Symptoms of benign prostatic hyperplasia are not very specific and can resemble various urogenital infections, kidney stone disease, and other pathologies of the urinary and reproductive systems. The manifestations of disturbed urination are classified using the IPSS (International Prostate Symptom Score) test.

Diagnosis of Benign Prostatic Hyperplasia

Initially, during a consultation, the doctor collects the patient's history and the most troubling complaints, offers various questionnaires (e.g., IPSS) for more accurate classification. After that, additional physical, laboratory, and instrumental examinations are conducted to diagnose the disease and exclude other pathologies (e.g., oncology):

  • Digital rectal examination – for direct palpation of the prostate;
  • General urine and blood analysis;
  • Biochemical urine analysis – evaluation of creatinine levels;
  • Biochemical blood analysis – evaluation of PSA levels;
  • Ultrasound of the prostate gland (preferably transrectal) and bladder with determination of residual urine volume;
  • Uroflowmetry – evaluation of dynamic characteristics of the urine flow.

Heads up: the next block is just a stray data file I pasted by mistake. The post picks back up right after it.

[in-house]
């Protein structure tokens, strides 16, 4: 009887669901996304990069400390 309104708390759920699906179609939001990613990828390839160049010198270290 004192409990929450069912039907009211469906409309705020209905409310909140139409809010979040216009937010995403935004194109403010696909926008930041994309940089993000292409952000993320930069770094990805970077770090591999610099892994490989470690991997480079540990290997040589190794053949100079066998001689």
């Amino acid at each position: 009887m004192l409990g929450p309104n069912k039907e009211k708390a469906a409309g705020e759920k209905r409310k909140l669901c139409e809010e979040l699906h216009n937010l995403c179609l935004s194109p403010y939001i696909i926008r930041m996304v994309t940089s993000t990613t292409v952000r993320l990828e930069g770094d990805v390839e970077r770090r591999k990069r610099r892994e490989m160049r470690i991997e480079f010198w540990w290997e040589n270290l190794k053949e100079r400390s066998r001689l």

Complications of Benign Prostatic Hyperplasia

Without timely medical intervention, ignoring the specialist's recommendations, or incorrect, self-administered medication, BPH can lead to the following disorders:

  • Chronic infectious process in the urogenital system;
  • Kidney stone disease;
  • Acute urinary retention;
  • Appearance of blood in the urine;
  • Kidney dysfunction.

Treatment of Benign Prostatic Hyperplasia

Depending on the severity of the disease, the presence or absence of comorbidities, the patient's age, and other criteria, the doctor chooses conservative or surgical therapy for BPH. In mild cases with a slight enlargement of the prostate, behavioral and medication assistance is sufficient:

  • It is not recommended to drink a lot of water and diuretic products at night;
  • It is essential to empty the bladder before going to bed;
  • Control the intake of diuretics before bedtime;
  • Alpha-blockers – are the first-line therapy, which can reduce the symptoms by almost half;
  • 5-alpha-reductase inhibitors – for a sufficiently large gland or when PSA is elevated;
  • Herbal remedies – there is no proven efficacy, but phytotherapy is quite popular in many countries;
  • Vasopressin analogs – to eliminate nighttime awakening.

If conservative options do not yield results or the patient's initial condition is severe, surgical treatment of benign prostatic hyperplasia is recommended. The following surgical options are used:

  • TURP (transurethral resection of the prostate) – the most common and effective operation for BPH;
  • Open adenomectomy – used for a large volume of the prostate;
  • Transurethral incision of the prostate – applied to patients with a small gland;
  • Modern laser technologies;
  • Interstitial laser coagulation – used for patients with coagulation disorders (e.g., due to anticoagulant therapy).